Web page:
Promoting Unity in Households Through Gender Equity Training

Wednesday, November 27, 2019
Joseph Loum and wife Anna Mothing


Joseph Loum and his wife Anna Mothing used to quarrel regularly before Joseph took part in gender equity training carried out through the Nuyok project in Nakapiripirit district in Uganda’s Karamoja sub-region.

“The best thing about the training is we have eradicated domestic violence. There used to be fights in the home, violence, quarrelling. But now those things do not happen anymore,” says Joseph, a 39-year-old farmer from Natirea parish in Lolachat subcounty.

Joseph blames their domestic troubles on his excessive drinking.

“We used to quarrel because I used to drink a lot. I would come home drunk and dictate, ‘Why have you not fed the children? Why have you not cooked food for me?’,” he explains. The training helped him to see how alcoholism was damaging his relationships within his family.

“I have learned that if you over-drink, you can magnify small things to cause issues and problems within your family. Sometimes when you are drunk you don’t recognize that someone is tired, that someone has been working all day and is not able to do everything. So they might reply in a very bad tone, and then you start quarrelling,” Joseph says. “My drinking is minimal now.”

The kind of hostile atmosphere that domestic violence can create also has knock-on effects that can deeply affect children in the household.

“Domestic violence brings disunity. You cannot share a word with your partner. There is no joint decision making. You find that you are always apart, you don’t come together,” says Joseph. “The kids grow up hostile because they have seen the mother and the father fighting. They think it is normal, so they also develop bad character.”

Anna who attended the second training with her husband, echoes these sentiments. “What I learned is to be good role models as a couple, so that your children don’t copy bad manners. If you are disunited, if there is domestic violence or fighting, the children will grow up thinking it is the normal way of living. But when you are together, you are role models, you are a good father and mother, the children will copy good behavior,” Anna says.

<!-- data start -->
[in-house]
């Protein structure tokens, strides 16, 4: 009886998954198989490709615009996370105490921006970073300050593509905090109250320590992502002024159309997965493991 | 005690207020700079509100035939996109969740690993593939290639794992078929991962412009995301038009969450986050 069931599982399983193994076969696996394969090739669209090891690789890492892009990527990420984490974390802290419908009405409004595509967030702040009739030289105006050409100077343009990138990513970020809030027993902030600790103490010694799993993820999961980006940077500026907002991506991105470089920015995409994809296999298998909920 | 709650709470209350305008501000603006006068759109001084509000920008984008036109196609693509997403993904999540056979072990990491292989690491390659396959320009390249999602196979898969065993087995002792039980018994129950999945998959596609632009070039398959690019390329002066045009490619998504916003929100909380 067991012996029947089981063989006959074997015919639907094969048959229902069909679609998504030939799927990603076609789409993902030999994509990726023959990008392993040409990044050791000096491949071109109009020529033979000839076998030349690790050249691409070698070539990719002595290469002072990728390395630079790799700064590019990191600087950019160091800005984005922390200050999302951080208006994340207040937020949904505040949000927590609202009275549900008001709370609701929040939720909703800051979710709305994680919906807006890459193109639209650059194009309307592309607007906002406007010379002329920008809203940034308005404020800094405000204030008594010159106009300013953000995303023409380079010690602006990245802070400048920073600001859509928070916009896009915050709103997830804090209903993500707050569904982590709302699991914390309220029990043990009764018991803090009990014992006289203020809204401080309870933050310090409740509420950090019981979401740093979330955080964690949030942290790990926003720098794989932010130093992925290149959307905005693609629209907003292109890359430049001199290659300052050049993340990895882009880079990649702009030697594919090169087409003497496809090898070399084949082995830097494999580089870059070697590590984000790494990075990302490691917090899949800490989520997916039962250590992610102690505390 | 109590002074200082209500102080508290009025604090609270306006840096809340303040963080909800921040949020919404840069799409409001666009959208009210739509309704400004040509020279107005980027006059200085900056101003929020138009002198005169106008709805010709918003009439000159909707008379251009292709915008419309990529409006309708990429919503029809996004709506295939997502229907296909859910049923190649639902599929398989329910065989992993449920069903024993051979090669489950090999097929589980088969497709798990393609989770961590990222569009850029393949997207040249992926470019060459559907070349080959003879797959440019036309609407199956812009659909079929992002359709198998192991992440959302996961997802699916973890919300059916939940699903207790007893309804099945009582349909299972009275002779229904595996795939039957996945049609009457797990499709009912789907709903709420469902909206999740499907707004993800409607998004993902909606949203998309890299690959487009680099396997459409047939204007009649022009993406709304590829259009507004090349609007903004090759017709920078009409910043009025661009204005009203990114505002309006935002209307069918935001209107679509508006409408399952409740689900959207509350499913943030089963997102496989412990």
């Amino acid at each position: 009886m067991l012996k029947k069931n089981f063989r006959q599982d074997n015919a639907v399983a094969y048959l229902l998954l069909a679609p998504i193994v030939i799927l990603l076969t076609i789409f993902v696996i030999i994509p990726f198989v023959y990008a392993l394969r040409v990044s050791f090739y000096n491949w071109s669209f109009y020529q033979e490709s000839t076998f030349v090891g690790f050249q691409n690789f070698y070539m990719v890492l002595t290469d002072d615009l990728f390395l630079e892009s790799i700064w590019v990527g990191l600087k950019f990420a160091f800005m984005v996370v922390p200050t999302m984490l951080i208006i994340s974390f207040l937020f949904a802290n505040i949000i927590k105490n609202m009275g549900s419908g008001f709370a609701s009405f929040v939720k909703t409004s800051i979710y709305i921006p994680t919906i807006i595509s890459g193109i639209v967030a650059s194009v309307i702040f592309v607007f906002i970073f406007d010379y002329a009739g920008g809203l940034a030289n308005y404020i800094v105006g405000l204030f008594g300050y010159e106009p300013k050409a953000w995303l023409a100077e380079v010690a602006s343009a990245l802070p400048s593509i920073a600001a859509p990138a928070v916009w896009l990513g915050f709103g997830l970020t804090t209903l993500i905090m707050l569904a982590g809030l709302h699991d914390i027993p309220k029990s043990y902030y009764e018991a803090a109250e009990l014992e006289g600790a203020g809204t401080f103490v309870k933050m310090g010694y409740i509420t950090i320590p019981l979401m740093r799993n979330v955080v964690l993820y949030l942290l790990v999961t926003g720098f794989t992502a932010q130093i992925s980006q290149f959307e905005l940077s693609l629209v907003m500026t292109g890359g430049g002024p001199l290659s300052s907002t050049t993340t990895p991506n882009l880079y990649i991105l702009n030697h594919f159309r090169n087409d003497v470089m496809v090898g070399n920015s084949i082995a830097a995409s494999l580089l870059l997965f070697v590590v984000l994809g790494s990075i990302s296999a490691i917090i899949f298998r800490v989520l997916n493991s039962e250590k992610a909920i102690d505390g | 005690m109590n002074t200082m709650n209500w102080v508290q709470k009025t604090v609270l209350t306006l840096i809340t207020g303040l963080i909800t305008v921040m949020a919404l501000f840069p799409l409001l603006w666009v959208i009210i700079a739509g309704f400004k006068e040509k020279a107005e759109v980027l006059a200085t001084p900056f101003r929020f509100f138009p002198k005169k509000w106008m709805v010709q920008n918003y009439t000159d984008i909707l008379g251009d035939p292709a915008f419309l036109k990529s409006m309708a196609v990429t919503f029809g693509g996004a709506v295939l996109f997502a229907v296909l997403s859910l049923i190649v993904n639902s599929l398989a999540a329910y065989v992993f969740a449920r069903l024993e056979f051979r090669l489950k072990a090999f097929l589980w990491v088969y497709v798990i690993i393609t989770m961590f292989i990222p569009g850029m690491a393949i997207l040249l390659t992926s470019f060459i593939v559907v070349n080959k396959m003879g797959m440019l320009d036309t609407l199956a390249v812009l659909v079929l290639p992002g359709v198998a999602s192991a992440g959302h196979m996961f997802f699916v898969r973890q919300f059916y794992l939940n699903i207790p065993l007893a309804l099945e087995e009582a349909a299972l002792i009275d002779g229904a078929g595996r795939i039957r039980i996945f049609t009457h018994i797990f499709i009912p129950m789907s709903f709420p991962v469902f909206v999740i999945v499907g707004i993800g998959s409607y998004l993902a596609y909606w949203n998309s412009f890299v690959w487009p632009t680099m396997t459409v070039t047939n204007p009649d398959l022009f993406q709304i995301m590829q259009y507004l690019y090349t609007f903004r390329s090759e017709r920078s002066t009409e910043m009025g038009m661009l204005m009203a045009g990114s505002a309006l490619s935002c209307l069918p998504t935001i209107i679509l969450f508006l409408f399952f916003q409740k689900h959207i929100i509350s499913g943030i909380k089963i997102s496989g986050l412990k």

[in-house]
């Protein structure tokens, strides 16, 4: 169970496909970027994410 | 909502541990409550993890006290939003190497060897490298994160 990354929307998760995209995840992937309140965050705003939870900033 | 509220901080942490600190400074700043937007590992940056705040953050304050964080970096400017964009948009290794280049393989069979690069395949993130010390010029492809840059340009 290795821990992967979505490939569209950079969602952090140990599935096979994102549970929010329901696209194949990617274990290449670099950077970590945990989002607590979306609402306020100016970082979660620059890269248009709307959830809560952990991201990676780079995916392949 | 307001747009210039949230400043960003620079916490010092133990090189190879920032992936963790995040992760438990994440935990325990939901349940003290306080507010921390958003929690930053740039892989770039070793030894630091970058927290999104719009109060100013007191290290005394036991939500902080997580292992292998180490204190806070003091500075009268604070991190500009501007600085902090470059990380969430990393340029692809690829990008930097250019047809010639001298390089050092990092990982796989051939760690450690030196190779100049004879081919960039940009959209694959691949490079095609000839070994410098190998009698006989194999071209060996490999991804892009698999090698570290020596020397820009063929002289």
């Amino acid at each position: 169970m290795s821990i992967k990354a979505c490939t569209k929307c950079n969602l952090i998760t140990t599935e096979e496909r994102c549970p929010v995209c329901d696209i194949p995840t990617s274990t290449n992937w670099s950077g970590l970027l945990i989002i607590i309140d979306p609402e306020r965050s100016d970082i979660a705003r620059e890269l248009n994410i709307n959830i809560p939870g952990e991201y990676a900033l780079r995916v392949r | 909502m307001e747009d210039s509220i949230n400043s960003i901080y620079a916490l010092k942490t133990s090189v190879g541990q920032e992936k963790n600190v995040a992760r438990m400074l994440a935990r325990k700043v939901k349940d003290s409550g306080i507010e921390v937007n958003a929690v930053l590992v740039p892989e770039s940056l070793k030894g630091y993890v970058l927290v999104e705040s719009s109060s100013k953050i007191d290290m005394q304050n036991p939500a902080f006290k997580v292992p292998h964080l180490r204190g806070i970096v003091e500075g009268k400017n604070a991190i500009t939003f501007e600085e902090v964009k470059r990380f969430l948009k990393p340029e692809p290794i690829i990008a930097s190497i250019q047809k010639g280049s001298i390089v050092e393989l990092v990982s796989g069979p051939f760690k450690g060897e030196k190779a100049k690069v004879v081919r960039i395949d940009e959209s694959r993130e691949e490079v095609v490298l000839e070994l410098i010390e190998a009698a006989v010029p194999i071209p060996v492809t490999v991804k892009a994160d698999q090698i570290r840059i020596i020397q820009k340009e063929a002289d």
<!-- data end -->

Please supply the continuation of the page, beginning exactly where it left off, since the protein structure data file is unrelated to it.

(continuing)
Through the Nuyok project, funded by the United States Agency for International Development (USAID), Catholic Relief Services is training Male Change Agents who later become champions to promote gender-sensitive practices with a focus on shared workload, decision-making and non-violence to challenge gender inequities within communities and bring about positive behavior change in health and nutrition practices. The agents are trained in their communities for three days.

Following the training, Joseph and Anna are strengthening their relationship by making joint decisions about household needs.

“It is good to share household responsibilities. It is good to help. It is good to always share ideas with your wife,” Joseph says. “After the training I now wash the children’s clothes, which I used to not do. I am able to go look for greens outside. I can even cook and scrub the sauce pans. I no longer fear the kitchen. In those days I used to not even go close to the kitchen,” Joseph says.

Part of their sharing also involves pooling their financial resources. “When I get a bit of money, I first give it to my wife to keep. But if I want to go spend time with other men or go for a market day or for a visit, I ask her to help me with some money, at least for transport. And then she can say yes, or even say no, that we need the money for another big issue which we need to address first as the priority. And then I listen,” he says.

“For example, if my wife explains that there is no sauce pan in the home, I see that one is really needed,” he says.

Joseph is also passing on what he has learned to other men in his community.

“When the men gather around the fire in the evening, we talk about these things. I speak about what I have been trained on,” says Joseph. “The other men take it positively, although change is something that takes a long time. You can do one thing today, another tomorrow, another after that,” he says.

“You can see that I have built a drying rack, and we have a latrine. We are aware that we should clear the compounds so grass is not growing near where we are sleeping,” Joseph says. “Most of the men I have interacted with at least have cleared up the area around their compound. You can see them carrying jerry cans to go fetch water for their women. This used to not happen here.”

Last updated: June 18, 2020

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